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mation, with the Religious Wars that followed close upon it, shows us at first sight one of the great, unaccountable, awful calamities of human history, an era of anger and hatred, of wreck and change. It came not to bring peace, but a sword. So far from gladness and triumph, it would seem that we could think of it only with horror and lamentation.

And none the less, because it was an unavoidable calamity. We cannot explain to ourselves why a single incompleted step in spiritual progress must be taken at so frightful a cost of human suffering and guilt. We are apt to think of it simply as an historical event: of its incidents, as scenes in a drama; of its results, only as they have affected us, - in the main so largely for our benefit; of its principles, as we applaud or sympathize with the leading actors in it, on one side or the other. But we look at it again, or from another point of view, and it is all alive with passion and with pain. "If I had known what was

before me," said Luther, “ten horses would not have drawn me to it!”

The deepest tragedy of the thing was, that, as in all great conflicts of history, there was equal sincerity and equal passion on both sides. It was the sincere devotion of both parties that made the conflict obstinate and bitter. If we ask why it must be so, perhaps our only answer is, that it always is so, - in Puritan England, as in America twenty years ago, and in all Europe then. It is part of the universal struggle for existence, in which the fittest survive only in virtue of the courage, cunning, and strength by which they prove their fitness.

It is not easy to see at this distance why the ascetic fervor of Savonarola ; the intellectual honesty of the early German scholars ; the group of earnest and cultivated reformers at Oxford ; the keen satire and common-sense ethics of Erasmus ; the rude wit of Hutten; the humble, patient, faithful piety of at any rate a very large part of the Catholic priests and people, along with the anxious efforts of all the better class of ecclesiastics in every age, — why all these should have failed to bring about reform within the Church; why what we call “The Reformation” bad to come about through a century of bloodshed and horror. The wisest men of that day did not see the need. Erasmus and Sir Thomas More (perhaps the two wisest men of their time) alike deplored the struggle as a mere calamity. Most likely we should have deplored it too. But it was as in the Apostles' time; and none were more ready than Luther to be amazed, with Paul, that “God had chosen the foolish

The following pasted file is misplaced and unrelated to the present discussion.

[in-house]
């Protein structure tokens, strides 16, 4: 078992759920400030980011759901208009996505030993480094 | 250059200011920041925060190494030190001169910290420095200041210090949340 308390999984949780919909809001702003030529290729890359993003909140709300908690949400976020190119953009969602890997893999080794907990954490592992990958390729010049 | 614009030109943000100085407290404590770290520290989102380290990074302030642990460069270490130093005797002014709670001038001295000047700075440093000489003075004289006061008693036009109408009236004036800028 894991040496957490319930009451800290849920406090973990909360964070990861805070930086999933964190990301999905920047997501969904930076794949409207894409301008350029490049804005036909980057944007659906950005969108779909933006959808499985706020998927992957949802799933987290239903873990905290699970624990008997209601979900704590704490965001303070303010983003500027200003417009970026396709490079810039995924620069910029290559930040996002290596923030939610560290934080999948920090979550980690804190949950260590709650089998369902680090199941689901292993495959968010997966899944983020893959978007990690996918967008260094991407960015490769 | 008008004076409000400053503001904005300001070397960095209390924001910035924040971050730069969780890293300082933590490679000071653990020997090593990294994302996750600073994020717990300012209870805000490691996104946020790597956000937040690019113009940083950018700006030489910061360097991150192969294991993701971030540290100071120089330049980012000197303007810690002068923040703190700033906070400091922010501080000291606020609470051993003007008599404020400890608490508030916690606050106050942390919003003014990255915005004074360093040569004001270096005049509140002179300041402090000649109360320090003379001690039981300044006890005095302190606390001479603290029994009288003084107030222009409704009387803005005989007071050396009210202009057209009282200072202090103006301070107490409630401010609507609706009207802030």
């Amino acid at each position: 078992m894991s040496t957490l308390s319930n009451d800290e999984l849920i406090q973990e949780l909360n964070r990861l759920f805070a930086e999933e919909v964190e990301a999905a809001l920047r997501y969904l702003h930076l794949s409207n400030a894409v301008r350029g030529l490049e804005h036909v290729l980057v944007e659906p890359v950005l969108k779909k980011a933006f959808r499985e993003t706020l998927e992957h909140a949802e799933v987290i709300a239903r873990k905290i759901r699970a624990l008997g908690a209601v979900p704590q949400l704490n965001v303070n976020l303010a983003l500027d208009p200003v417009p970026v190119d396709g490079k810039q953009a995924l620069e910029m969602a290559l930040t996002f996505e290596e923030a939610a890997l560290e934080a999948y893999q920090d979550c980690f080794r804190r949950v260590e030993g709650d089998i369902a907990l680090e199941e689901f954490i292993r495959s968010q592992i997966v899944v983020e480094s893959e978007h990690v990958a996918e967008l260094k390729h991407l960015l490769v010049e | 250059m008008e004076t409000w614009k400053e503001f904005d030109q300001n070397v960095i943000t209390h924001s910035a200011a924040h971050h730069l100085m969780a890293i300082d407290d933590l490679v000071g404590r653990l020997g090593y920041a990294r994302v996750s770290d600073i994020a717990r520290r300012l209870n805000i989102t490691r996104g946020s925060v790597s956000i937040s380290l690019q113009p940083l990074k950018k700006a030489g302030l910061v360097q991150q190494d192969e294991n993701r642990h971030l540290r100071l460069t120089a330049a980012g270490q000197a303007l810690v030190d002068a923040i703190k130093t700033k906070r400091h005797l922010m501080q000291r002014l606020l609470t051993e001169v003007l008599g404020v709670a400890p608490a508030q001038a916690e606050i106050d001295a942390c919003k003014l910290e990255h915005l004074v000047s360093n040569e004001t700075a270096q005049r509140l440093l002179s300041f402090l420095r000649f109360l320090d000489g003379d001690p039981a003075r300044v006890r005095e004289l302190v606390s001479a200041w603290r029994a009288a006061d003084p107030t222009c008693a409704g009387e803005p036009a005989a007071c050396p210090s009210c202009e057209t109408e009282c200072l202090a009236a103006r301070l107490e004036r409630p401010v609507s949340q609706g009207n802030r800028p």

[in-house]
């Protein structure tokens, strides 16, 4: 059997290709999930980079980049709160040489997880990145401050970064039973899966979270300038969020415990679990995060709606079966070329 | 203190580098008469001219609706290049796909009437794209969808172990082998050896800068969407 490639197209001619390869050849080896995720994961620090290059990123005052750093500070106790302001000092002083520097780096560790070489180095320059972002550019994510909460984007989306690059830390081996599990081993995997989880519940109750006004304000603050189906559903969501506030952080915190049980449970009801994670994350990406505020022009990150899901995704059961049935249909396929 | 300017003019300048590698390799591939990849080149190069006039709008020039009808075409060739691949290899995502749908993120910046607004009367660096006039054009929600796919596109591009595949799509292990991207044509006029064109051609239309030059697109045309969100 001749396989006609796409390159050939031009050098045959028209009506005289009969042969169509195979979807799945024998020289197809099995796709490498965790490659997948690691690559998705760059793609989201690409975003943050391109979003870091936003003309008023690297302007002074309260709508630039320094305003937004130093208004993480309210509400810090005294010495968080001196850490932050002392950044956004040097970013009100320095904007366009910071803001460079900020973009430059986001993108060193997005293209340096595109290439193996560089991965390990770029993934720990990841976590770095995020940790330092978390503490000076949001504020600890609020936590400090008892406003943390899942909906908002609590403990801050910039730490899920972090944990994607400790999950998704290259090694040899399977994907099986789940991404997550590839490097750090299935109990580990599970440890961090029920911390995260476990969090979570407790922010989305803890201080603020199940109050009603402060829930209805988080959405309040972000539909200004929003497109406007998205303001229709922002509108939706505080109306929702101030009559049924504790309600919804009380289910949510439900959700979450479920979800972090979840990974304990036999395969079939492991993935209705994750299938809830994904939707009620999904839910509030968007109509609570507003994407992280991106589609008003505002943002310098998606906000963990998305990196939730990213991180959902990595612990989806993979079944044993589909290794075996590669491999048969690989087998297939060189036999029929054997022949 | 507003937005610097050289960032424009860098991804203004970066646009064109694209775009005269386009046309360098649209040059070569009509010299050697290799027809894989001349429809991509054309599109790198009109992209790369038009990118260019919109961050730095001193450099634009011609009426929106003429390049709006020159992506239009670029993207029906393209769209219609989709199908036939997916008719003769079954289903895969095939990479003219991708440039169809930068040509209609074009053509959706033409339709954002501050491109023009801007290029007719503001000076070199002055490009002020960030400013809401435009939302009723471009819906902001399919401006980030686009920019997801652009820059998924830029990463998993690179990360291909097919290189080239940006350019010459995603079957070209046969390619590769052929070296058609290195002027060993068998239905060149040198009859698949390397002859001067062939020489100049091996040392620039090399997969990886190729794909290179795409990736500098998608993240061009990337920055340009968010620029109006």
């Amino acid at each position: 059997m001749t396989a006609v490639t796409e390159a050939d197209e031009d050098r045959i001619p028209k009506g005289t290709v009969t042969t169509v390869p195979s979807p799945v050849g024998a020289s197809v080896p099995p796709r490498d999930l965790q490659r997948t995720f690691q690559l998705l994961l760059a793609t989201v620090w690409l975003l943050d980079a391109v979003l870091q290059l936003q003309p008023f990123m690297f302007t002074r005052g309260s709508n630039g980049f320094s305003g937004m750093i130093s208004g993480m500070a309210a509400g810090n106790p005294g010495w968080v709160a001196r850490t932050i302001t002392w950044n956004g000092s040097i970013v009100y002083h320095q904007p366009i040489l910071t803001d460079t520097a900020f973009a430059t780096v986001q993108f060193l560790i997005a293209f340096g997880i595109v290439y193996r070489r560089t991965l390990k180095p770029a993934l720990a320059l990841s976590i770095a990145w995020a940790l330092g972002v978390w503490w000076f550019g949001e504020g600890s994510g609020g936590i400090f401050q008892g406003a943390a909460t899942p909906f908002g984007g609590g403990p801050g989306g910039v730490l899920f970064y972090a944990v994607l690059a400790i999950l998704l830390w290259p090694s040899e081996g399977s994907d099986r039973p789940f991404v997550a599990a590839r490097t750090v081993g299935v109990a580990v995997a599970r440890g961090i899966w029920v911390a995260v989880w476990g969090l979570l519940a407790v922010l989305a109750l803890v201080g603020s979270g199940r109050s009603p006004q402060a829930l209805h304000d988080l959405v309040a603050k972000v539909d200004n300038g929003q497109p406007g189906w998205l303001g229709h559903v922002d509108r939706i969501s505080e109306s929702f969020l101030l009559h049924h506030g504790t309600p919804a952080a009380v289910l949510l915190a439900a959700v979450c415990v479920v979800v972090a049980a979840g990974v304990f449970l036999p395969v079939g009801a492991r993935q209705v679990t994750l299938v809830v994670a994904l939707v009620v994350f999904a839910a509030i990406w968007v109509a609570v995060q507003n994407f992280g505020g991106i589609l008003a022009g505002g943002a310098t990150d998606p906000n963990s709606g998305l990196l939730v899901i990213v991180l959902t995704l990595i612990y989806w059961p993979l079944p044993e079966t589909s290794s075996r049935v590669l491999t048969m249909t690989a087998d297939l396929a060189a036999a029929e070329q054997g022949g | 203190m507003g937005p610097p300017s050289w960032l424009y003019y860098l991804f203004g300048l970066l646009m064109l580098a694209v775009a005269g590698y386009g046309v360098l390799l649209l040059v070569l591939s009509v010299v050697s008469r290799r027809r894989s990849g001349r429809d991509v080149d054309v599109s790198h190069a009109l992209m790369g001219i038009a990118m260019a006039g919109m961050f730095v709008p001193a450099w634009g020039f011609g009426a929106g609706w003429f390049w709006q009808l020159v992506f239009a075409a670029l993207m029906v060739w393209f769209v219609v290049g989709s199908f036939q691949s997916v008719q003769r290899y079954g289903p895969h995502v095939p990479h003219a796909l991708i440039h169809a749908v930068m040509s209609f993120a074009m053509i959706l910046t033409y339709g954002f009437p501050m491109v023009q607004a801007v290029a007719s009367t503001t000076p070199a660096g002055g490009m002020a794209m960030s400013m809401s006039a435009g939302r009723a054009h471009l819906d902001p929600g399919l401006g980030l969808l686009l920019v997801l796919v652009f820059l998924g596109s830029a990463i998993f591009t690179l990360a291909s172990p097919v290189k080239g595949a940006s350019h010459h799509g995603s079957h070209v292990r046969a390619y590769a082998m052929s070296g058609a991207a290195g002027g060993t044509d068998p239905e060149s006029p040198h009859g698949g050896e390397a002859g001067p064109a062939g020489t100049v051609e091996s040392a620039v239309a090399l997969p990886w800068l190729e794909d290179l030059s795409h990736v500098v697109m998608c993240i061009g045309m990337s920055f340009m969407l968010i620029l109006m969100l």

things of the world to confound the wise, and weak things to confound the mighty.”

All the great revolutions of history seem to show that certain necessary changes which the wise and good have looked forward to longingly and helplessly, and tried ineffectually to bring about, have come at length in some flame or tornado of popular passion; have become the watchword of fanaticism; have been carried forward to victory under the banner of hosts who were very much in earnest, but mostly neither very wise nor very good. It was so with the French Revolution, and with our Civil War. And so it was with the Reformation. All that was really good in it had been longed for, demanded, attempted, a hundred times, in a hundred ways; but it had to wait for a crisis and a storm, which swept away, along with the evil that had grown intolerable, the peace, prosperity, and joy which seem in our ordinary mood the things best worth having in this human life.

Two things made that storm inevitable.

The first was the determination of the Catholic Church, at every cost, not to let go anything of its pretensions, its power, or its sources of wealth. It had come, frankly, from being a purely spiritual force, an organizer and guide of the higher civilization, to include everything that we mean under the name of secular government. Its head was Sovereign as well as Pontiff. Like Alexander Borgia, he might spend his revenues to build up the fortunes of a family infamous for the variety and atrocity of its crimes. Like Julius II., he might stake all his desires and ambitions on military conquest and the

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